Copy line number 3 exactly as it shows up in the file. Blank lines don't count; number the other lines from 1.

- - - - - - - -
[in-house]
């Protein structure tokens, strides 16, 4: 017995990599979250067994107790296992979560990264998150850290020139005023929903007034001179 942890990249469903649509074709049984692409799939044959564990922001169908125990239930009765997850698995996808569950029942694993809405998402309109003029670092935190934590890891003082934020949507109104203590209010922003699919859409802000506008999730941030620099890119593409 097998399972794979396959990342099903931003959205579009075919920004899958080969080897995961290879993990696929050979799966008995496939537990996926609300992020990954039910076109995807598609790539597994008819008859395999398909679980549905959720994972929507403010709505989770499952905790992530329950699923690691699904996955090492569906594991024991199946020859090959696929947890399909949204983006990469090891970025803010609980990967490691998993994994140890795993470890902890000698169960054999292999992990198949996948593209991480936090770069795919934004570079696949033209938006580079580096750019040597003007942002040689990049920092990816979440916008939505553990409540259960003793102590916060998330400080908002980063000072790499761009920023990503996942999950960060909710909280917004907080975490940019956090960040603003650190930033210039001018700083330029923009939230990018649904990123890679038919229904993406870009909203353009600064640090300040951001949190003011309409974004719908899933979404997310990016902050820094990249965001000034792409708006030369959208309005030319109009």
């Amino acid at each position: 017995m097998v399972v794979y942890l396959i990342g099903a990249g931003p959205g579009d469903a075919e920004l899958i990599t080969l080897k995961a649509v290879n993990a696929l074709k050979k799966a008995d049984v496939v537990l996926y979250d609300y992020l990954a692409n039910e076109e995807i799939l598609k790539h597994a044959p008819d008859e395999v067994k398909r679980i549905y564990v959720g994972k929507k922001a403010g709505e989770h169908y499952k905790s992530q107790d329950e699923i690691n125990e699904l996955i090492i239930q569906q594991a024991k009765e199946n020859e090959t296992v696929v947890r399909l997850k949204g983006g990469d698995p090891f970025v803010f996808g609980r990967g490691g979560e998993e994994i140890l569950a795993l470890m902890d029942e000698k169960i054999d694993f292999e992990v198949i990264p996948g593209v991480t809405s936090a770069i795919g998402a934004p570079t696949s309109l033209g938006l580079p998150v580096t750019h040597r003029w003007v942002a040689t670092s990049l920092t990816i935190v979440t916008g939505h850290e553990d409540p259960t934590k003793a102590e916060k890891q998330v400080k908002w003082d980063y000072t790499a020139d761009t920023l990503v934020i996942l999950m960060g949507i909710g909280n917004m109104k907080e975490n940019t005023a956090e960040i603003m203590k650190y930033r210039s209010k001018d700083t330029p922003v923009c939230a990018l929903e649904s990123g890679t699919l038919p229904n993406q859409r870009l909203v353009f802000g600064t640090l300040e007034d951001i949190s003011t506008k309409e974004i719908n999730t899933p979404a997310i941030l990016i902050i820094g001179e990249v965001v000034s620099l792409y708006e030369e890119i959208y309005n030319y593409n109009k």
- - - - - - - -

């Amino acid at each position: 017995m097998v399972v794979y942890l396959i990342g099903a990249g931003p959205g579009d469903a075919e920004l899958i990599t080969l080897k995961a649509v290879n993990a696929l074709k050979k799966a008995d049984v496939v537990l996926y979250d609300y992020l990954a692409n039910e076109e995807i799939l598609k790539h597994a044959p008819d008859e395999v067994k398909r679980i549905y564990v959720g994972k929507k922001a403010g709505e989770h169908y499952k905790s992530q107790d329950e699923i690691n125990e699904l996955i090492i239930q569906q594991a024991k009765e199946n020859e090959t296992v696929v947890r399909l997850k949204g983006g990469d698995p090891f970025v803010f996808g609980r990967g490691g979560e998993e994994i140890l569950a795993l470890m902890d029942e000698k169960i054999d694993f292999e992990v198949i990264p996948g593209v991480t809405s936090a770069i795919g998402a934004p570079t696949s309109l033209g938006l580079p998150v580096t750019h040597r003029w003007v942002a040689t670092s990049l920092t990816i935190v979440t916008g939505h850290e553990d409540p259960t934590k003793a102590e916060k890891q998330v400080k908002w003082d980063y000072t790499a020139d761009t920023l990503v934020i996942l999950m960060g949507i909710g909280n917004m109104k907080e975490n940019t005023a956090e960040i603003m203590k650190y930033r210039s209010k001018d700083t330029p922003v923009c939230a990018l929903e649904s990123g890679t699919l038919p229904n993406q859409r870009l909203v353009f802000g600064t640090l300040e007034d951001i949190s003011t506008k309409e974004i719908n999730t899933p979404a997310i941030l990016i902050i820094g001179e990249v965001v000034s620099l792409y708006e030369e890119i959208y309005n030319y593409n109009k």